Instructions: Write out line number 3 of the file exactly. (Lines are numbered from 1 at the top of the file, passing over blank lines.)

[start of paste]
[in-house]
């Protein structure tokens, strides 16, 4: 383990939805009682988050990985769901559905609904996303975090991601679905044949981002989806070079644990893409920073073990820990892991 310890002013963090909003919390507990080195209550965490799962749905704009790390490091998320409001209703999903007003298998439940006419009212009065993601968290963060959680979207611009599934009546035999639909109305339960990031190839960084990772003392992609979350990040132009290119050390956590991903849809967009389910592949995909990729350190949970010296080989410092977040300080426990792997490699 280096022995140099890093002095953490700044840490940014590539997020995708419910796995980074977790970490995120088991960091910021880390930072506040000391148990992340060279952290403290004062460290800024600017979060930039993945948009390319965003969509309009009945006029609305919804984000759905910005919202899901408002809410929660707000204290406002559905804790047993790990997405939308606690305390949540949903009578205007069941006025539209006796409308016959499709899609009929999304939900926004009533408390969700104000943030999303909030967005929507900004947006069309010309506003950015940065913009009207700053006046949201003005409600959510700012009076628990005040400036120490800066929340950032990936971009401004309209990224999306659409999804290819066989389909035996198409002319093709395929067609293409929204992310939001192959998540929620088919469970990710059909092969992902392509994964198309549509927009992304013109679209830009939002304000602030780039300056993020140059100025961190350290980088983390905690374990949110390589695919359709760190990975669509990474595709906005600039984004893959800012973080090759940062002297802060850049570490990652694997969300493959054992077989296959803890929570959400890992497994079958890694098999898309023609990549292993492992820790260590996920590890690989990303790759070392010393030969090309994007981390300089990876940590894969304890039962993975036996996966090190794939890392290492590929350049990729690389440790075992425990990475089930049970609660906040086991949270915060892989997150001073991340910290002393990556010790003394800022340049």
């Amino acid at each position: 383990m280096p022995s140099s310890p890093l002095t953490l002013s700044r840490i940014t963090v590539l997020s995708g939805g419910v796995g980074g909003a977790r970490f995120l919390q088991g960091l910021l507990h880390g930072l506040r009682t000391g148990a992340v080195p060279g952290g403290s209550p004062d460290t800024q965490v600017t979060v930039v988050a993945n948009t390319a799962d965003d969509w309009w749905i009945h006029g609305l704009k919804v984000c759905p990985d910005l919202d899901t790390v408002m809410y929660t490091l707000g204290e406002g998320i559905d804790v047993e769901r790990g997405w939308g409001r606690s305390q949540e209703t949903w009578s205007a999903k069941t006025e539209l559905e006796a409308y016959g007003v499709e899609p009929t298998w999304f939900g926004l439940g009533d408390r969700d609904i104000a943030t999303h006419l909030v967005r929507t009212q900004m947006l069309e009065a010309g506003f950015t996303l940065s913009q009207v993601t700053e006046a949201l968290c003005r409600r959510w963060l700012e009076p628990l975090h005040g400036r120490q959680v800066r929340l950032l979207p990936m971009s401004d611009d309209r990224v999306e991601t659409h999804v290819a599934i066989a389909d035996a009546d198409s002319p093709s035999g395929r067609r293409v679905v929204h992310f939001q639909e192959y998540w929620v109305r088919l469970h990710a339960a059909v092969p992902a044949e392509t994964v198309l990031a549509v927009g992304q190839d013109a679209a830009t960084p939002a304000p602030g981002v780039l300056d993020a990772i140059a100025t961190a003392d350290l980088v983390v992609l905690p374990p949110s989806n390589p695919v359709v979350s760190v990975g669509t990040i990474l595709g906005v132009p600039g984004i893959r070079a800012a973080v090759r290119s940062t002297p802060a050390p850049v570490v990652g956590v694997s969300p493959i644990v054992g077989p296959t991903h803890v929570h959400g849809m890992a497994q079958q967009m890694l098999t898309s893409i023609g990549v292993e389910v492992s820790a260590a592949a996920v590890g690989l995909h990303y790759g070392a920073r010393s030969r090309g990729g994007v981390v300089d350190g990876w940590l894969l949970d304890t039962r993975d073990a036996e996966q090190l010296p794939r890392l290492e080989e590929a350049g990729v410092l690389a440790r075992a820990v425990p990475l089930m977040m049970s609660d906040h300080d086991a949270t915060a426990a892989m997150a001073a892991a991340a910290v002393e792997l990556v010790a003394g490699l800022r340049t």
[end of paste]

């Amino acid at each position: 383990m280096p022995s140099s310890p890093l002095t953490l002013s700044r840490i940014t963090v590539l997020s995708g939805g419910v796995g980074g909003a977790r970490f995120l919390q088991g960091l910021l507990h880390g930072l506040r009682t000391g148990a992340v080195p060279g952290g403290s209550p004062d460290t800024q965490v600017t979060v930039v988050a993945n948009t390319a799962d965003d969509w309009w749905i009945h006029g609305l704009k919804v984000c759905p990985d910005l919202d899901t790390v408002m809410y929660t490091l707000g204290e406002g998320i559905d804790v047993e769901r790990g997405w939308g409001r606690s305390q949540e209703t949903w009578s205007a999903k069941t006025e539209l559905e006796a409308y016959g007003v499709e899609p009929t298998w999304f939900g926004l439940g009533d408390r969700d609904i104000a943030t999303h006419l909030v967005r929507t009212q900004m947006l069309e009065a010309g506003f950015t996303l940065s913009q009207v993601t700053e006046a949201l968290c003005r409600r959510w963060l700012e009076p628990l975090h005040g400036r120490q959680v800066r929340l950032l979207p990936m971009s401004d611009d309209r990224v999306e991601t659409h999804v290819a599934i066989a389909d035996a009546d198409s002319p093709s035999g395929r067609r293409v679905v929204h992310f939001q639909e192959y998540w929620v109305r088919l469970h990710a339960a059909v092969p992902a044949e392509t994964v198309l990031a549509v927009g992304q190839d013109a679209a830009t960084p939002a304000p602030g981002v780039l300056d993020a990772i140059a100025t961190a003392d350290l980088v983390v992609l905690p374990p949110s989806n390589p695919v359709v979350s760190v990975g669509t990040i990474l595709g906005v132009p600039g984004i893959r070079a800012a973080v090759r290119s940062t002297p802060a050390p850049v570490v990652g956590v694997s969300p493959i644990v054992g077989p296959t991903h803890v929570h959400g849809m890992a497994q079958q967009m890694l098999t898309s893409i023609g990549v292993e389910v492992s820790a260590a592949a996920v590890g690989l995909h990303y790759g070392a920073r010393s030969r090309g990729g994007v981390v300089d350190g990876w940590l894969l949970d304890t039962r993975d073990a036996e996966q090190l010296p794939r890392l290492e080989e590929a350049g990729v410092l690389a440790r075992a820990v425990p990475l089930m977040m049970s609660d906040h300080d086991a949270t915060a426990a892989m997150a001073a892991a991340a910290v002393e792997l990556v010790a003394g490699l800022r340049t």